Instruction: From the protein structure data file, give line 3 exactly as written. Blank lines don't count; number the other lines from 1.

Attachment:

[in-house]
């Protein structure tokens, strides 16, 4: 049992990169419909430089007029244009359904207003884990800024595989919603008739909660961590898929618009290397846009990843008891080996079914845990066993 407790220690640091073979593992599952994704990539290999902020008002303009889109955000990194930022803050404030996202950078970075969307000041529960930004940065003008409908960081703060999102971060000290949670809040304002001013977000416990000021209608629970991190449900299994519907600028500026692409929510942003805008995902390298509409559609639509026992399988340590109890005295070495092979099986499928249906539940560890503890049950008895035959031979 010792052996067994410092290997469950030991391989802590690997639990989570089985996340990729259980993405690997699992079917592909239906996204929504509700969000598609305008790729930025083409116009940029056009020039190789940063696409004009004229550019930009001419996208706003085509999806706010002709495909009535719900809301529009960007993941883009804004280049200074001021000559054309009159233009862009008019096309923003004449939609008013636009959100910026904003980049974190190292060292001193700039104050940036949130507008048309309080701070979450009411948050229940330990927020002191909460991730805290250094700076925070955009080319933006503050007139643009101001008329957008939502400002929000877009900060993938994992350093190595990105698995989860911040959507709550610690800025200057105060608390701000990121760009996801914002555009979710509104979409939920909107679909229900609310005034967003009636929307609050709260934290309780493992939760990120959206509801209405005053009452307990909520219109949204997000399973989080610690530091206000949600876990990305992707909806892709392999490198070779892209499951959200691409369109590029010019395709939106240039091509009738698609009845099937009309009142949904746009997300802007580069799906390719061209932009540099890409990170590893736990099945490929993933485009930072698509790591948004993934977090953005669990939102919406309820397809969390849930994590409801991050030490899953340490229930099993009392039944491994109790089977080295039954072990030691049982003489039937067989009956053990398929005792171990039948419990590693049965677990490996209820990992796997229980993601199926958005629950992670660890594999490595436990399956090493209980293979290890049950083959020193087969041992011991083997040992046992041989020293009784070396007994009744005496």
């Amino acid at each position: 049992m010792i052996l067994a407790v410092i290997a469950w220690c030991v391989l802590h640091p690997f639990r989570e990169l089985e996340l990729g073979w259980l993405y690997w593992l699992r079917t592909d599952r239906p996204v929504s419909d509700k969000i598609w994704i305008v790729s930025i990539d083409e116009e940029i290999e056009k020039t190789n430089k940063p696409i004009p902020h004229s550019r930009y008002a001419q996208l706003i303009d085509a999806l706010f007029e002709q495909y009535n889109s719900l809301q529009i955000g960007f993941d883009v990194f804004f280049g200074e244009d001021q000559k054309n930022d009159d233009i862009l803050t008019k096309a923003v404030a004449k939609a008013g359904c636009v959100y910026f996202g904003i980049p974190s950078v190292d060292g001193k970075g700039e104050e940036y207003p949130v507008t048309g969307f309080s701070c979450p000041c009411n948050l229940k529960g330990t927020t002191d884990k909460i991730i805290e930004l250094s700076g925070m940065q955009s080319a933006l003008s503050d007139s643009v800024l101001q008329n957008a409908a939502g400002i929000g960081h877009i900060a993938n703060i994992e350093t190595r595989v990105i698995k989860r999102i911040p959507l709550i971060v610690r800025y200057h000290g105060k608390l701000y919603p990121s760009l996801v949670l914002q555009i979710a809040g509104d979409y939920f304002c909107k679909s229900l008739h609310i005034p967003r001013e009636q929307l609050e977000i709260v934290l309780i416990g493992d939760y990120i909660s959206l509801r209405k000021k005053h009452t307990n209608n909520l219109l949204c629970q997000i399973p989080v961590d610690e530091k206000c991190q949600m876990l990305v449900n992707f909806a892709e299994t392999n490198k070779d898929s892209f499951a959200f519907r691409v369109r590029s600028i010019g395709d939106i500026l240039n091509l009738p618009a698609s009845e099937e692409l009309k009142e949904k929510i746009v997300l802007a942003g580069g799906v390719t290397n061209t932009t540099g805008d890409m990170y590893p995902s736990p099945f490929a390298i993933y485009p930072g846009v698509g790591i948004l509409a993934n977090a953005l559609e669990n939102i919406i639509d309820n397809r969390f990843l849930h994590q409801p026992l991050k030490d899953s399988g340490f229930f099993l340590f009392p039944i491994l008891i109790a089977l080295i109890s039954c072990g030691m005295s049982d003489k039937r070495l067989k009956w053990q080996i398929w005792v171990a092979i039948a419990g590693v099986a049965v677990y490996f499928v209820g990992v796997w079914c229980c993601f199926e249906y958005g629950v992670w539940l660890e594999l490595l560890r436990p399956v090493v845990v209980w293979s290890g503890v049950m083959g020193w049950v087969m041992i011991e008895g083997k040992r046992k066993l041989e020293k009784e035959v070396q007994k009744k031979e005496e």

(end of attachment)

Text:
């Amino acid at each position: 049992m010792i052996l067994a407790v410092i290997a469950w220690c030991v391989l802590h640091p690997f639990r989570e990169l089985e996340l990729g073979w259980l993405y690997w593992l699992r079917t592909d599952r239906p996204v929504s419909d509700k969000i598609w994704i305008v790729s930025i990539d083409e116009e940029i290999e056009k020039t190789n430089k940063p696409i004009p902020h004229s550019r930009y008002a001419q996208l706003i303009d085509a999806l706010f007029e002709q495909y009535n889109s719900l809301q529009i955000g960007f993941d883009v990194f804004f280049g200074e244009d001021q000559k054309n930022d009159d233009i862009l803050t008019k096309a923003v404030a004449k939609a008013g359904c636009v959100y910026f996202g904003i980049p974190s950078v190292d060292g001193k970075g700039e104050e940036y207003p949130v507008t048309g969307f309080s701070c979450p000041c009411n948050l229940k529960g330990t927020t002191d884990k909460i991730i805290e930004l250094s700076g925070m940065q955009s080319a933006l003008s503050d007139s643009v800024l101001q008329n957008a409908a939502g400002i929000g960081h877009i900060a993938n703060i994992e350093t190595r595989v990105i698995k989860r999102i911040p959507l709550i971060v610690r800025y200057h000290g105060k608390l701000y919603p990121s760009l996801v949670l914002q555009i979710a809040g509104d979409y939920f304002c909107k679909s229900l008739h609310i005034p967003r001013e009636q929307l609050e977000i709260v934290l309780i416990g493992d939760y990120i909660s959206l509801r209405k000021k005053h009452t307990n209608n909520l219109l949204c629970q997000i399973p989080v961590d610690e530091k206000c991190q949600m876990l990305v449900n992707f909806a892709e299994t392999n490198k070779d898929s892209f499951a959200f519907r691409v369109r590029s600028i010019g395709d939106i500026l240039n091509l009738p618009a698609s009845e099937e692409l009309k009142e949904k929510i746009v997300l802007a942003g580069g799906v390719t290397n061209t932009t540099g805008d890409m990170y590893p995902s736990p099945f490929a390298i993933y485009p930072g846009v698509g790591i948004l509409a993934n977090a953005l559609e669990n939102i919406i639509d309820n397809r969390f990843l849930h994590q409801p026992l991050k030490d899953s399988g340490f229930f099993l340590f009392p039944i491994l008891i109790a089977l080295i109890s039954c072990g030691m005295s049982d003489k039937r070495l067989k009956w053990q080996i398929w005792v171990a092979i039948a419990g590693v099986a049965v677990y490996f499928v209820g990992v796997w079914c229980c993601f199926e249906y958005g629950v992670w539940l660890e594999l490595l560890r436990p399956v090493v845990v209980w293979s290890g503890v049950m083959g020193w049950v087969m041992i011991e008895g083997k040992r046992k066993l041989e020293k009784e035959v070396q007994k009744k031979e005496e």